Well, since the average annual cost of owning and operating an automobile in the US is about $8k, the folks who are riding their bikes instead of driving have probably been better able to save for their retirements.

Also, the expensive part of retirement is the later years when one can no longer perform basic functions. I'm told that the number one reason people have to move to assisted living is because they can no longer get onto or off of a toilet. I suspect that folks who have been long-time cyclists are less likely to lose the ability to perform such "squats" early on in their retirement years.
The annual cost of owning an auto can be reduced by doing your own maintenance just like doing so on your bike. A set of ramps allow a person to change their own oil and filter therefore cutting the cost in half even if you use a premium oil. My oil changes cost me less than $35 dollars using Mobil 1 extended. Like wise usually about Feb I do a major maintenance cycle on my bikes so that I dont have problems during the summer riding season.
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Old 08-18-17, 12:21 PM
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I might add that since retiring 8 years ago at 70, I pretty much ride around 30 miles every other day in the summer time. Of course genes must have something to do with it, but my resting heart rate is 58, my BP is 122/67 and blood fats are 125. I lay these numbers to my cycling.
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Old 08-18-17, 12:41 PM
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I'm 65 and recently got back into cycling. 3 months 900 miles now about 17 mph average. Genes are good on my Mom's side. Not so good on my Dad's. I hate traditional medicine as a visit to the doctors is always a pill push. I've been into alternative medicine for decades and, aside from arthtis, my health is great. I do not take one perscription drug and only succome to maybe over the counter pain meds. once in awhile. The culture has been brainwashed. You should see the looks I get from doctors when asked what drugs I'm on and I say none. Sadly this should be the normal and today is the exception.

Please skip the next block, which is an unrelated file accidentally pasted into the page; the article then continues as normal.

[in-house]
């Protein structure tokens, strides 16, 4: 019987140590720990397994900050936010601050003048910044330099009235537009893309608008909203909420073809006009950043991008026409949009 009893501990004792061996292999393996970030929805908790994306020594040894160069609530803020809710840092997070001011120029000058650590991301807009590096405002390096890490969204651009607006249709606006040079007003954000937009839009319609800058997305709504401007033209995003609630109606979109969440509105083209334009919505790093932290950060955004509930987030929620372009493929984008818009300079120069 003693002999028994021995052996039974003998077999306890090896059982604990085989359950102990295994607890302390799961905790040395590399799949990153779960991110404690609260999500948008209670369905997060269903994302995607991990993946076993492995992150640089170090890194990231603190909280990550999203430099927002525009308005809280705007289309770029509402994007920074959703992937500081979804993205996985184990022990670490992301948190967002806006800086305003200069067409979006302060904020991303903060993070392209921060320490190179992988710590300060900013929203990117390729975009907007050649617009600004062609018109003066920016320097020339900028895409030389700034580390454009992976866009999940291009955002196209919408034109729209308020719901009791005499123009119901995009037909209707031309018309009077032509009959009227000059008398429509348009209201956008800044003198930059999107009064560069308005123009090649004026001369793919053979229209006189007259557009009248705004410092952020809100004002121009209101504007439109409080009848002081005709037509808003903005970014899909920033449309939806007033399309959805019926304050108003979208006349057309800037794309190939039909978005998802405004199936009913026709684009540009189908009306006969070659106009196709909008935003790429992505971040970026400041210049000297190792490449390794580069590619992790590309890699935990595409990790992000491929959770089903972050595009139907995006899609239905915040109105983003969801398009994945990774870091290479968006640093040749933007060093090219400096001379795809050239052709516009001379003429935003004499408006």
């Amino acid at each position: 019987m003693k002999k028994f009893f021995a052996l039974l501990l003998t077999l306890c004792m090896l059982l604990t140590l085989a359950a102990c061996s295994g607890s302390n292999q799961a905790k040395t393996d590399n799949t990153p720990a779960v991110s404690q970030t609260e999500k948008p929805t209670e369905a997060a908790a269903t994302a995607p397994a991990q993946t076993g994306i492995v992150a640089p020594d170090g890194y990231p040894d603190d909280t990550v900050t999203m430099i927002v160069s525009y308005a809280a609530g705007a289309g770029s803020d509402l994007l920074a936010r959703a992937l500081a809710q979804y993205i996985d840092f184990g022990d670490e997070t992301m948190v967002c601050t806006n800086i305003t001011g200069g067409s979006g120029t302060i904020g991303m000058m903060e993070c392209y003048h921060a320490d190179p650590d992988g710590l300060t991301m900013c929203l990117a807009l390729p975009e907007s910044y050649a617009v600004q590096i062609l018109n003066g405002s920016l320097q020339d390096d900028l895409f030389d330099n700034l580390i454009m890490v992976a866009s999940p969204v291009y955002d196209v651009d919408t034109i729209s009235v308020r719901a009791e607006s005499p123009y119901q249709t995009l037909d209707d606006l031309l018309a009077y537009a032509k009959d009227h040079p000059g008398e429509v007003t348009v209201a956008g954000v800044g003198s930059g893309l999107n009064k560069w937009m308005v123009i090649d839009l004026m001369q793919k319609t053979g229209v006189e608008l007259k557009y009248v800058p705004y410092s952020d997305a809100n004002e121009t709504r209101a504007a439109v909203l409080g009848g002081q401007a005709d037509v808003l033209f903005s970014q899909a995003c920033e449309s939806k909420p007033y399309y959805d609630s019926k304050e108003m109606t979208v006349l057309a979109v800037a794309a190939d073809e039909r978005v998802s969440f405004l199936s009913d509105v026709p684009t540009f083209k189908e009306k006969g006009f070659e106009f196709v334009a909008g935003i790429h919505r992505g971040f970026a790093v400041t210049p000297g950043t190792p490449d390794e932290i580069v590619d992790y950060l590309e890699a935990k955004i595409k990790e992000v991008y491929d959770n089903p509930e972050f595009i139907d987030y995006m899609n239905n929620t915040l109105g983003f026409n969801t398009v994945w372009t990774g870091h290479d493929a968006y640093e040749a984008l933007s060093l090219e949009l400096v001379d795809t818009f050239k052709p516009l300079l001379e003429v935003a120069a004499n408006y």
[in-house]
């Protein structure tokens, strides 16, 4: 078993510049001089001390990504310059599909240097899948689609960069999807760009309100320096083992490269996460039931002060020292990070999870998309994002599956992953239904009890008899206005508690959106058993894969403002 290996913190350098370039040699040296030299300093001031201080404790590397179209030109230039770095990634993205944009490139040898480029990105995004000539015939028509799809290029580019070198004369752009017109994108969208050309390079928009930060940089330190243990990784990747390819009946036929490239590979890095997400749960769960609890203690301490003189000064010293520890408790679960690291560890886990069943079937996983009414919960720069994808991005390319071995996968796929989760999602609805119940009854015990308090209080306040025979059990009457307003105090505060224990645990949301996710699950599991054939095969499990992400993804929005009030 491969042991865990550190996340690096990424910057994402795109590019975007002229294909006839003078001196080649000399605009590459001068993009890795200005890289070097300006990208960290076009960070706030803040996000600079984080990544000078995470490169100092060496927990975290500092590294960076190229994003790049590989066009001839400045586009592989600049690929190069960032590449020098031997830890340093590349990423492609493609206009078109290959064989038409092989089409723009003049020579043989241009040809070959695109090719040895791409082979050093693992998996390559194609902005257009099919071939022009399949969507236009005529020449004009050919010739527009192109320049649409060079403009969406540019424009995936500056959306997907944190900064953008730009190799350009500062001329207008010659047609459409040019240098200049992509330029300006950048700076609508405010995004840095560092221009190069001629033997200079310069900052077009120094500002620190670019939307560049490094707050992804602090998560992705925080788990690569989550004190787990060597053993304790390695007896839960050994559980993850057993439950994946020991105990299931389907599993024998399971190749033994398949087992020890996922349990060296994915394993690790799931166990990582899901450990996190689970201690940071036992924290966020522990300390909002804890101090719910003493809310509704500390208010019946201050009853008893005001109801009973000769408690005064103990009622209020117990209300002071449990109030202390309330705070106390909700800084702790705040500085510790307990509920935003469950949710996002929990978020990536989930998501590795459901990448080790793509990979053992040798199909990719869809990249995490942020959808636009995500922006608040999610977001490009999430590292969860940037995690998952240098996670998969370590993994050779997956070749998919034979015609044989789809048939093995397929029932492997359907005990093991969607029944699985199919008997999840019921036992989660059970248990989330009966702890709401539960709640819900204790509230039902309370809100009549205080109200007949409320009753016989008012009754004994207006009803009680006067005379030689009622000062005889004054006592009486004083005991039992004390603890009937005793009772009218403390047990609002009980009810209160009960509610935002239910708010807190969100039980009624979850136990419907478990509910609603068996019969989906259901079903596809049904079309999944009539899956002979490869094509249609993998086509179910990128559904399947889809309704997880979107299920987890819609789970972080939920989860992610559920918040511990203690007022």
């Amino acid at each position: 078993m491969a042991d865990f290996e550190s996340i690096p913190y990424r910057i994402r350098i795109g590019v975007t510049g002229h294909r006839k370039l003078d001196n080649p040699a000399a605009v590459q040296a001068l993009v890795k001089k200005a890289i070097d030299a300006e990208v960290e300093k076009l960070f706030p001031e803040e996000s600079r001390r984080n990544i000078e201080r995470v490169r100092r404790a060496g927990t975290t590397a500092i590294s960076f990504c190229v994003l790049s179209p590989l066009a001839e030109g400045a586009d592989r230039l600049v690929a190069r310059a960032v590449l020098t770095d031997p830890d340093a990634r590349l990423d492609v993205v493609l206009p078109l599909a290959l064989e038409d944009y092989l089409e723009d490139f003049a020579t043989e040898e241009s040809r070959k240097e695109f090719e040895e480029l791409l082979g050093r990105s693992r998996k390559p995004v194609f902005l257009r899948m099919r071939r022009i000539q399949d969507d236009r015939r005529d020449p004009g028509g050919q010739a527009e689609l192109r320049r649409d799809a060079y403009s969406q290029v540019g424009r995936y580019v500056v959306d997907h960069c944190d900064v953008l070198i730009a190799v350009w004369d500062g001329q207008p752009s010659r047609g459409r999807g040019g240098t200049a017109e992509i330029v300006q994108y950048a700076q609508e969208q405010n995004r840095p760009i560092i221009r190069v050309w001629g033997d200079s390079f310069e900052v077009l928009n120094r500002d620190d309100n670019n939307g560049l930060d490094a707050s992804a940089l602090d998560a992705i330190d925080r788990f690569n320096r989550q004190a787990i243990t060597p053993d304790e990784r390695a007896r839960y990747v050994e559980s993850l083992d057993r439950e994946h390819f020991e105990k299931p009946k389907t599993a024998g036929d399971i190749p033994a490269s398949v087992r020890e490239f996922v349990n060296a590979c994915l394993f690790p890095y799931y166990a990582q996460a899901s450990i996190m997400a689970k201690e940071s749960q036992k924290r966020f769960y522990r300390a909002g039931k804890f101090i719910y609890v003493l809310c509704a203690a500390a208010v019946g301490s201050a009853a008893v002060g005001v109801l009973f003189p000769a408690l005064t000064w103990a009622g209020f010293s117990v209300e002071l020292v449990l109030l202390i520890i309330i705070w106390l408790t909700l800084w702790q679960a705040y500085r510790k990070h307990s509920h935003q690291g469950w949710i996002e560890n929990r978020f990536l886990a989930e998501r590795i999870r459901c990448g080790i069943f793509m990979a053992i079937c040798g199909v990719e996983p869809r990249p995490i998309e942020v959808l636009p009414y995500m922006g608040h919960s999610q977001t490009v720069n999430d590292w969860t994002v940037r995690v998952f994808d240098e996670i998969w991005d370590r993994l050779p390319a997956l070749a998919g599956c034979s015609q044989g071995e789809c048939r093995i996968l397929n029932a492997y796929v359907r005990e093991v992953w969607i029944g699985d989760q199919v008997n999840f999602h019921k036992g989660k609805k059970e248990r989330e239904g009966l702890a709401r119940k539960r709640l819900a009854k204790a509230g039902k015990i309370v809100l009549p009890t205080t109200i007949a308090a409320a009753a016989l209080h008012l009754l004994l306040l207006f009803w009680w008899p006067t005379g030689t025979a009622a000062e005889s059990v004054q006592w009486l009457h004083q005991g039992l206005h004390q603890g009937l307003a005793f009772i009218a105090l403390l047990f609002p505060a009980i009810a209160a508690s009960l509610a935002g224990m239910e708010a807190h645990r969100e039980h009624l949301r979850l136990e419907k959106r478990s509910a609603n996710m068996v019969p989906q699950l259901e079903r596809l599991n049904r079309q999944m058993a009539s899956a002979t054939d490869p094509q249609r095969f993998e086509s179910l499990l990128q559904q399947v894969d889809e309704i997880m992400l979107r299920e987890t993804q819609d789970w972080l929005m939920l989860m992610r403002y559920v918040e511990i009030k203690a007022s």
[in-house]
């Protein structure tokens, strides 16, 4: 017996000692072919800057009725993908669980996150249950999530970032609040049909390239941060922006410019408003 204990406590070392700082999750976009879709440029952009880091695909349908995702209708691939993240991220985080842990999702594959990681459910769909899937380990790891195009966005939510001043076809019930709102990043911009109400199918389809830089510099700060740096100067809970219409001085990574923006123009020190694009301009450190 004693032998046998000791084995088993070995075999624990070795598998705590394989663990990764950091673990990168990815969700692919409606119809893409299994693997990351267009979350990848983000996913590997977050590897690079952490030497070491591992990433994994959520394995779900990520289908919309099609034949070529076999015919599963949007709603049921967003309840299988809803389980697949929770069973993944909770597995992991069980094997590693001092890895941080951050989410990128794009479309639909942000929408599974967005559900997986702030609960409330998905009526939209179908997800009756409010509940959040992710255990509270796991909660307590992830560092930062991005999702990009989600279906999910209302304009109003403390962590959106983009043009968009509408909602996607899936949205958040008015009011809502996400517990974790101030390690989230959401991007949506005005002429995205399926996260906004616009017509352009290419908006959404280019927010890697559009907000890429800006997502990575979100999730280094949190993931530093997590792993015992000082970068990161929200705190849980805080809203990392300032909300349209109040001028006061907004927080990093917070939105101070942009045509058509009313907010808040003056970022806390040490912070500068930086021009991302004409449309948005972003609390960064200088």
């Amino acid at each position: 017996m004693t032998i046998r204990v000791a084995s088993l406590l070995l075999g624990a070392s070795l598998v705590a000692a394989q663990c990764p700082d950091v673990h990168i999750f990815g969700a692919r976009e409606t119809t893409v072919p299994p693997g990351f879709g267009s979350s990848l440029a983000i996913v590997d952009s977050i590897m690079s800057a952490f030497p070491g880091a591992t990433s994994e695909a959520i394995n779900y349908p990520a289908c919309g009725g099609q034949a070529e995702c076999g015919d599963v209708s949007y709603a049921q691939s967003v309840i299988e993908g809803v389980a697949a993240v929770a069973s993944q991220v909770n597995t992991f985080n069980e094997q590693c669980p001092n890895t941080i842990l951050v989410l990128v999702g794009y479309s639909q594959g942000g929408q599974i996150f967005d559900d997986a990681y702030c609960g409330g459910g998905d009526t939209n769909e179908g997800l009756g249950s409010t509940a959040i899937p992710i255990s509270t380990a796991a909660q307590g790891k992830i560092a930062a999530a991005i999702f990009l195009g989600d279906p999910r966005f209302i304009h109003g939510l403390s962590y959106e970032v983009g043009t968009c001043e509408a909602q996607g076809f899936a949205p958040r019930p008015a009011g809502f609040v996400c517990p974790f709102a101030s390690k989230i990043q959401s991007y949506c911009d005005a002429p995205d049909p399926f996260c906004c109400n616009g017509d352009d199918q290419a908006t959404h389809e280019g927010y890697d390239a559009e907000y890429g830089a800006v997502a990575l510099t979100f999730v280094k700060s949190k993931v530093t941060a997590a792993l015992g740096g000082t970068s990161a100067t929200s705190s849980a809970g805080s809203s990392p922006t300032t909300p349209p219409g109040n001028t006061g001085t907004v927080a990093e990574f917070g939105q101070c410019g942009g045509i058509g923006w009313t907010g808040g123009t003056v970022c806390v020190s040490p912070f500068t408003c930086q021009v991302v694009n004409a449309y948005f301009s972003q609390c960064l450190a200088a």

Today I have more time, more libito, and feel better than most of my middle age years when I was 55 lbs heavier and popping a couple of "scripts" a day. Many folks I associate with are in there mid to late 70's and look better than me and are fun loving active people. The great thing about cycling is, it will help tremendously holding back father time.
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Old 08-18-17, 12:47 PM
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Originally Posted by rydabent
I might add that since retiring 8 years ago at 70, I pretty much ride around 30 miles every other day in the summer time. Of course genes must have something to do with it, but my resting heart rate is 58, my BP is 122/67 and blood fats are 125. I lay these numbers to my cycling.
Good for you!
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Old 08-18-17, 03:29 PM
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Originally Posted by blamester
Wow lots of fun in your house.
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Old 08-18-17, 08:36 PM
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@I-Like-To-Bike you're in good form today